What can people do?
People can simply go to The Heroes Project website and donate 10, 20, 50 bucks, any amount helps really, to help fund Tim’s next climb. It is Tim’s sole mission to help restore the confidence in America’s finest young soldier’s after they have suffered these debilitating injuries, by getting them to face their worst fears realized and helping them to climb these peaks all over the world. Watching these young soldier’s summit with prosthetic arms and legs has been a life highlight for me. I’m hoping it will be for other folks as well. Like so many others, you were a bartender in NYC chasing a dream to be an actor. I guess nowadays you are recognized as “that Mayhem dude.” Tell me how you worked at being an actor, your breakout, your career, and where you are going? Also… do you miss bartending sometimes? 
I have had a very rewarding and a very peculiar career, one that I could never have come close to predicting. I have been fastidious to a point of nausea by trying to remain a NY actor. I like L.A. but only for a quick wind sprint, but I also realize that that is really where the business is so I am planning to spend more time there in the future. When we did Oz, which was the first drama series on cable, it was so raw, in-your-face, and new that I think we were all scratching our heads when it was over and thinking “now what?”

Tina Fey and every single faction of 30 Rock has been an absolute gift to me; that cast is one of the fiercest casts in the history of television. So with Oz, 30 Rock, Rescue Me and Law and Order: SVU, I have been spoiled in NYC. Everyone in this business knows that to be spoiled as an actor in NY is the Holy Grail. When Allstate first came to me with the Mayhem campaign, I was reluctant. My smartass answer was no because I became an actor so I wouldn’t have to put on a suit and sell insurance. My dumb ass. My managers – Bill Butler and Sandra Chang – quickly steered me in the right direction. I’m lost without them, and this campaign has been one of the most rewarding experiences of my life. One of the smartest decisions anyone has ever made for me (wink*). The sheer talent behind the people at Allstate and Leo Burnett (the ad agency out of Chicago led by Britt Nolan) is mind boggling. The creativity in the campaign is beyond what I would ever have expected.

As for bartending, I worked in 17 bars and clubs in the ‘90s. I do miss it sometimes. The music back then – the actual clubs – nothing like that will ever happen again in NY. You can thank the real estate market and a few no-fun politicians for that. With bartending came a certain amount of power and control – two things I am missing in my career these days. It was fun to be the captain of a crazy ship every night, never knowing where your actual destination was or where you were going to possibly be shipwrecked. Wouldn’t trade those days for anything.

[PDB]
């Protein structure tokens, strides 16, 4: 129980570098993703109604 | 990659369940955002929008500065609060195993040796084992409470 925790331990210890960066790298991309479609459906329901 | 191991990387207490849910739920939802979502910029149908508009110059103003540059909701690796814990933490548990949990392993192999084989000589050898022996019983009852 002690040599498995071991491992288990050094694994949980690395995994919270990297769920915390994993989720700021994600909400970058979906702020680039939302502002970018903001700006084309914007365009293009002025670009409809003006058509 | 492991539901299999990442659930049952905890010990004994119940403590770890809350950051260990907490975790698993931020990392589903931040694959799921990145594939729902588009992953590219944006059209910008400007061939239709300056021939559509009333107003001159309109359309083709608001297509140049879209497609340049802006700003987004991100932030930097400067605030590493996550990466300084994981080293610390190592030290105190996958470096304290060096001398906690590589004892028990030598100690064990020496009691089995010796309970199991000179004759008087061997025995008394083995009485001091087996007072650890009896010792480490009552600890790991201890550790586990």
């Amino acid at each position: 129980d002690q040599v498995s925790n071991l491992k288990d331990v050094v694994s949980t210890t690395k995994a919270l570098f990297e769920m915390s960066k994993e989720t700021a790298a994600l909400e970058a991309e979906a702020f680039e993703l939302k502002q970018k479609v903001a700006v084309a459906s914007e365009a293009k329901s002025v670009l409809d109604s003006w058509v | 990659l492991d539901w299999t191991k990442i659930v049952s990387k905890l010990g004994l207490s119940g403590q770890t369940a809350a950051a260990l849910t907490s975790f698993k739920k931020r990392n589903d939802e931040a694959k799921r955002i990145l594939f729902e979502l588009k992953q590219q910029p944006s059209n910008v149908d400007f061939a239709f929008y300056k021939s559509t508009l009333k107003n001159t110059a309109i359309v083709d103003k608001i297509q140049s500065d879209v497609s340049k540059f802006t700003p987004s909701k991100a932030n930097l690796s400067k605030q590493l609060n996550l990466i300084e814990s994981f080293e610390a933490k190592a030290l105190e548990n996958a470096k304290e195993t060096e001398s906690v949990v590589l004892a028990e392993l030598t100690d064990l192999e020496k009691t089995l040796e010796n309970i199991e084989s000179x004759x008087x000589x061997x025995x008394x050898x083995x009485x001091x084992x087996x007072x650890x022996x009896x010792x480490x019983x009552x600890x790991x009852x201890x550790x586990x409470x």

I still run into you on occasion at a club or an event. Where do you like to go and what is it about the night that still draws you to it?
It’s always a pleasure to run into you Steve. I feel like I’m not the only one looking around wondering “what happened?” It’s different now, yes, but you have to admire the moves these young guns have made. Richie, Scott, Jason, Noah, Satsky, Ronnie, The SL crew. I mean I remember when those guys all reported to you. Now they have legitimate empires. Very impressive. I’m an old house-head and that music is slowly disappearing into this new horrible cesspool of dance music. You couldn’t fuck with the likes of Junior, Danny, Frankie, Little Louie, Victor, Boris. And sometimes they all played on the same night at different clubs around the city. Insane. I’ll dip into Provac or Pacha for the house. Ritchie, Scott, Noah, and Jason seemed to have pinned down the baby giraffe crew.

God bless Amy Sacco and David Rabin, true warriors if there ever were any in NYC. David was actually the first club owner I ever worked for, back at Rex. I’m also real happy in my hood. A pint of Guinness at Ear Inn suits me just fine these days. Don Hill was a very close friend of mine and his passing rattled NY nightlife to the bone. I truly miss that man. NY is NY though; it is the greatest city on the planet, nothing even comes close. I am very proud to be from here; I couldn’t imagine living anywhere else.

Full ‘Anchorman 2’ Trailer Voids Any Hope For Funny Sequel

In the pantheon of somewhat amusing things run into the ground by an appalling fan base, the first Anchorman film certainly has a place of pride. Its admittedly enjoyable premise—satirizing the sexual mores of the 1970s with three-degrees less subtlety than Mad Men employs when mocking the 1960s—became something for fratty, Family Guy-watching bros to quote without the slightest sense of irony. Anchorman 2 should almost definitely make things worse.